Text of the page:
For many, unions are a thing of the past. In the UK, they evoke the miners’ strikes of the 1970s and 1980s—and Margaret Thatcher’s role in squashing them—more than the tech industry. The tech industry is usually more associated with digital nomads, ping-pong tables, and free lunches than picketing and protests.
Tech is one of the fastest growing sectors in the UK—official data shows it grew six times faster than the economy as a whole in 2018—and high salaries make tech workers among the UK’s top earners. If you look at the stats, it’s easy to be skeptical about the idea of tech workers getting together to fight for better working conditions. So why is it that some workers in the sector, from UX designers and product managers to developers and software engineers, have decided to form a union?
What is UTAW?
The United Tech and Allied Workers Union (UTAW) is the first union dedicated to tech workers in the UK. It launched in September 2020 and is part of the Communication Workers Union (CWU), a larger, more established organization. The seed for this syndicate was planted in late 2019 by a couple of tech workers who met via the London Tech Workers Coalition, blissfully unaware of the global health crisis that was about to unfold.
UTAW isn’t the first attempt in the world at unionizing the sector. According to Dr. Jamie Woodcock, a London-based academic who specializes in work and the gig economy, tech workers organized a strike at the Japanese company Fujitsu in 2009. Berlin Tech Workers Coalition organizes events to bring together and educate tech workers on their rights. Campaign to Organize Digital Employees (CODE-CWA) is the tech workers’ branch of The Communications Workers of America (CWA).
But apart from a few other strikes in the past years, the UK tech industry has had a rather smooth ride.
Unsurprisingly, Covid has a lot to do with the creation of UTAW. Some tech companies are clearly profiting from the pandemic: everyone is at home relying on technology to do pretty much everything, from working and shopping to working out and socializing. Take Amazon, where net sales grew 37% in Q3 year on year. In this unprecedented crisis, tech workers are becoming aware of the importance of their jobs—and of their precariousness.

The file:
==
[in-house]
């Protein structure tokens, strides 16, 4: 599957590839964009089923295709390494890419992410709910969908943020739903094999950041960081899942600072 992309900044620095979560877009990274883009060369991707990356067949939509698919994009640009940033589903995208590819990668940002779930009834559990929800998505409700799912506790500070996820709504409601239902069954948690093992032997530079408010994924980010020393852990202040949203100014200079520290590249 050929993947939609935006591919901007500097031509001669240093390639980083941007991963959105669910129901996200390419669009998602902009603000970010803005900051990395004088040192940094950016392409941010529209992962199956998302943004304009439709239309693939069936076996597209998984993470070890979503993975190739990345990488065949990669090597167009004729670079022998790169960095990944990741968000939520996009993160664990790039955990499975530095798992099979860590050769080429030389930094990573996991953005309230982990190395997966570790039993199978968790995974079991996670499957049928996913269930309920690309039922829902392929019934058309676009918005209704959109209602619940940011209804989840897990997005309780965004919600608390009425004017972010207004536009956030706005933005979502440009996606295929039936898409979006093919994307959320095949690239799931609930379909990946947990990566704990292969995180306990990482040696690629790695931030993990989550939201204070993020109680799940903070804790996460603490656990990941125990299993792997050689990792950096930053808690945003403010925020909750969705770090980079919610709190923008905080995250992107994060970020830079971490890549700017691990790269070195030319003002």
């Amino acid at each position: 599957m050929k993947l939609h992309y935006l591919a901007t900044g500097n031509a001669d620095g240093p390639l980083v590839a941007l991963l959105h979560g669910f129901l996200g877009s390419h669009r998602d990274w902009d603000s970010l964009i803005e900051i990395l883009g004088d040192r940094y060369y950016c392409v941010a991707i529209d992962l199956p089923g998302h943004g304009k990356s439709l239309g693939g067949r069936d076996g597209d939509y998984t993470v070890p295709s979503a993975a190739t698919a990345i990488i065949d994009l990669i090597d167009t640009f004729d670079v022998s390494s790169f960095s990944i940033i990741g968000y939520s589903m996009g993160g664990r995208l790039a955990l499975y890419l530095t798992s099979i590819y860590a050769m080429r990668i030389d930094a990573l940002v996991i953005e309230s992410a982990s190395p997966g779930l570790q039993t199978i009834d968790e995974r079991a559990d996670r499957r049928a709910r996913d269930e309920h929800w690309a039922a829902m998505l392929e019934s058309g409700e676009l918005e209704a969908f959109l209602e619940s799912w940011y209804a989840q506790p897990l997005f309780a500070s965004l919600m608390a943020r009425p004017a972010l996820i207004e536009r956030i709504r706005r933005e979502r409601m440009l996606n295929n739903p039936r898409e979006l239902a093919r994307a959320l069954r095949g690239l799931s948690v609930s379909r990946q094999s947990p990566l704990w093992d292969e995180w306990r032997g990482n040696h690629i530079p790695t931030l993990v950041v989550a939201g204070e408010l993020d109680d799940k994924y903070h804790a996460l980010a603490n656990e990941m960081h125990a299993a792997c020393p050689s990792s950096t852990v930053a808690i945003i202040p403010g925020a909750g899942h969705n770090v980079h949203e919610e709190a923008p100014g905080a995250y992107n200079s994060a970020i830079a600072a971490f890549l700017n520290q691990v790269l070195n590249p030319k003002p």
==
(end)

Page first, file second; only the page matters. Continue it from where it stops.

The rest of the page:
As working from home becomes increasingly common, the job market is changing. Tech employers can feasibly employ staff anywhere in the world. Wendy Liu, a start-up founder and author of Abolish Silicon Valley, says that tech workers who are highly valued in the marketplace are starting to see that this is not going to last forever. “Power is nice when you have it, but it’s fickle,” she said. “It’s not about you and how good you are as a worker. It’s about financial trends that you don’t have any power over. You don’t have control over venture capitalists.”
For Dr. Woodcock, the challenges of Covid present a historic moment. “Covid has shown to many workers that their employers are not going to support people through a pandemic,” he said. “And that they should have started organizing sooner.”
Why tech workers?
There are many reasons pushing tech workers together, especially at this moment in time.
Not all tech is good tech
Tech workers are realizing the power they hold, with many working for hugely influential companies such as Facebook, Google, Apple, and Microsoft. By designing software that shapes lives globally, these tech experts hold crucial information about their employers; and at times, dirty secrets that could bring them down.
Documentaries such as ‘The Great Hack’ and ‘The Social Dilemma’ show the dark side of tech and how powerful tech companies are making their own laws. Governments have failed to hold these tech companies to account, which means that collective employee action seems one of the most direct ways to have an impact.